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Q&A - James Allison, Lotus

James Allison looks ahead to the Spanish GP
Q:
Looking back, how close do you think the team came to taking the win in Bahrain?

James Allison:
When Kimi got past Romain he was clearly faster than Sebastian (Vettel) thanks to having new tyres vs. Vettel's scrubbed set. It was very exciting watching him close the gap, and he came very close to pulling off a pass, but it was not quite enough. With slightly better grid slots and no front wing damage for Kimi then the victory could well have been ours. As it was we had to settle for a really dominant P2 and P3. We will have to wait for the E20 to score a maiden win, but I think we can do it.

Q:
What's in store for Barcelona?

James Allison:
We will bring the first tranche of gains from our Windshear programme in addition to some parts from our conventional wind tunnel development. There will be modifications to the front and rear drums, to the front wing and to the floor.

Q:
What did the team achieve in Mugello?

James Allison:
We saved for Mugello certain tests that are too elaborate to do on a Grand Prix Friday, because the modifications take too long. On both of the dry days we ran one fundamental configuration in the morning before switching to a different fundamental configuration in the afternoon. Then, within each morning or afternoon session there was a constellation of smaller tests, that could be made independently of the major morning to afternoon assessment. This has allowed us to answer some questions which have been bugging us for a while and it gives us a good direction for our future campaigns. That's the benefit of an in-season test compared with a pre-season test. At the start of the year you are so focused on reliability and getting all the bits ready for the first race that you don't have the breathing space to contemplate a more elaborate comparison of different configurations.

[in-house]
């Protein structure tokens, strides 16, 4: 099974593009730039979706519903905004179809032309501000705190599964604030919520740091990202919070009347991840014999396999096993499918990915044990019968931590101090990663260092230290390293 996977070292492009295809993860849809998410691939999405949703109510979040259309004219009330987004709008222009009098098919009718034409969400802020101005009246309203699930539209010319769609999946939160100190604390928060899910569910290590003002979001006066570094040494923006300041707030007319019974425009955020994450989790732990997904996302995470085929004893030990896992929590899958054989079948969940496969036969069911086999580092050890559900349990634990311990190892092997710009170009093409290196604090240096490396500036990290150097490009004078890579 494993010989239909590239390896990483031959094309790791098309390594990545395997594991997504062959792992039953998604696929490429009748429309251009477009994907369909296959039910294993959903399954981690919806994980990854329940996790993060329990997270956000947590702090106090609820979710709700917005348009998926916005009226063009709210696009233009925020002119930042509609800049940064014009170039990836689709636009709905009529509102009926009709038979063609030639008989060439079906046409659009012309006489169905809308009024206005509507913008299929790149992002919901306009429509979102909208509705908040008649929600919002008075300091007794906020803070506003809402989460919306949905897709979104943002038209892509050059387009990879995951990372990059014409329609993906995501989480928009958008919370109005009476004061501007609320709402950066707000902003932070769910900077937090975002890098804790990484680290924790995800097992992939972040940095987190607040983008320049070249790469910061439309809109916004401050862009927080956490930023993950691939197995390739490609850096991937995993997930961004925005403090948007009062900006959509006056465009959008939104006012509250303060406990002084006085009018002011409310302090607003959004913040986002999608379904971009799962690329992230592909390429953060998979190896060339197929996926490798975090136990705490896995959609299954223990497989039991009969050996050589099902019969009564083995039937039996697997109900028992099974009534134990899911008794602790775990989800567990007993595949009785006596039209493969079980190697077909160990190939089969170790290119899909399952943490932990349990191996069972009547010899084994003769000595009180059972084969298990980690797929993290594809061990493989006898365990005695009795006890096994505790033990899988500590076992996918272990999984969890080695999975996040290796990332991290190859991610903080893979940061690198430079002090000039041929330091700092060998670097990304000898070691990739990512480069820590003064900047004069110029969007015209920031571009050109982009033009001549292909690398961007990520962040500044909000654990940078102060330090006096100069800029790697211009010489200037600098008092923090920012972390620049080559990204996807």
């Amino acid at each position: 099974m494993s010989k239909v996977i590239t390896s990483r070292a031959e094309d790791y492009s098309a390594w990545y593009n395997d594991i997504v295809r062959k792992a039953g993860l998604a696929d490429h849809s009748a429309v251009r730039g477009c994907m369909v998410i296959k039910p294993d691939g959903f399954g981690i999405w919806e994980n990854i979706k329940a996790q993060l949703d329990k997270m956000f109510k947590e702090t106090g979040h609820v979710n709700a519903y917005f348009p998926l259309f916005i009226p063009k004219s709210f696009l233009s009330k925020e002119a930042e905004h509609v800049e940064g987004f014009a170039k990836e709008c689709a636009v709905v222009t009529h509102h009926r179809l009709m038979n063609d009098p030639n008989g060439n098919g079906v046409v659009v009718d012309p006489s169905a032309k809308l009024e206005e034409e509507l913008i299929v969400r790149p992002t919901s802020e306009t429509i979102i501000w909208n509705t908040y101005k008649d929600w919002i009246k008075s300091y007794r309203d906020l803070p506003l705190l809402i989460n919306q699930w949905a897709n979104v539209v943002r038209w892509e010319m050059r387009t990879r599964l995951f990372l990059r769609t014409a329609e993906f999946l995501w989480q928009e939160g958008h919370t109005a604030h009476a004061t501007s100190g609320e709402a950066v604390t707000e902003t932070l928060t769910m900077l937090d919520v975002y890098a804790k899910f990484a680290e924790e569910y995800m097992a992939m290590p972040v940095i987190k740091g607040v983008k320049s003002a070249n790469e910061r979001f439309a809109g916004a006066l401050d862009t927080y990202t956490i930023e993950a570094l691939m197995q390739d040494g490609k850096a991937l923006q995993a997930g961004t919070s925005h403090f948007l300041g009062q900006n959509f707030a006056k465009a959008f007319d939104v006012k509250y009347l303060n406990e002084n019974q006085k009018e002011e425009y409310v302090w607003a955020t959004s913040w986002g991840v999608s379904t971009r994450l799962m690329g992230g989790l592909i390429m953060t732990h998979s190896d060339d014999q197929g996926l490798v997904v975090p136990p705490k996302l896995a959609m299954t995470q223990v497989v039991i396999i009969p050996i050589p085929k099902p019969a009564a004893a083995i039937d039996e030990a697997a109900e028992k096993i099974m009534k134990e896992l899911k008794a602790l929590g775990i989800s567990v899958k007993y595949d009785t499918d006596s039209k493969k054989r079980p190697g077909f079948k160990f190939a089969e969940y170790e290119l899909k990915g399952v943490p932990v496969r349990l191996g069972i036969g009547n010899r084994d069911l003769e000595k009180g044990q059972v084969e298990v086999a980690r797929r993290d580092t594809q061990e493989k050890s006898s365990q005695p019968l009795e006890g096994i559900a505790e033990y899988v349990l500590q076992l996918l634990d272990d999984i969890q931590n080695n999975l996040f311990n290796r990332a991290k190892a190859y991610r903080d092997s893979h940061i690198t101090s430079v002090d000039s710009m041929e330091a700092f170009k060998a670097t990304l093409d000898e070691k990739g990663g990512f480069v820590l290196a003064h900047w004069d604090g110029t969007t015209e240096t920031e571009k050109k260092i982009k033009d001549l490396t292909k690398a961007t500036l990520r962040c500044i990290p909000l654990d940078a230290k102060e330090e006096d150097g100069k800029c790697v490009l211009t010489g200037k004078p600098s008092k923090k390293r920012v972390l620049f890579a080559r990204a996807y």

Q:
Tyre performance seems to be a topic of the moment; what are your thoughts?

James Allison:
All you can try to do is to have as wide an operating window as possible in which the car performs well, to make best use of the tyres available. All tyres have an operating range and if you are lucky, or if you've got a good car, then it's possible to get the tyres in their operating range most of the time. The type of things that allow you to be in the operating range are: having good usable downforce, having a mechanical suspension package that's not abusive to the tyres, and having drivers who are very sympathetic to the needs of the tyres and don't damage them unnecessarily. Every team is trying to achieve all those things, and we're no different. I take some comfort from the fact that in the first four races this year, with the exception of Friday morning in Shanghai when it was really quite cold – we seem to have been sensibly inside the working range of the rubber. That's four quite different tracks with a range of track temperatures and roughness's - so we're fortunate that the window seems quite broad for the E20.

Q:
Every team knows Barcelona so well – does this have an impact on how we approach the weekend?

James Allison:
Although we know it like the back of our hand, the race is always a little bit different from winter testing because of the change of temperature from February to May. The tyres will behave a little differently with more than ten degrees added to the asphalt temperature. In addition, the car has come on quite a lot since we last tested there, so the race team will still have a busy weekend to make sure we get the most out of the car.



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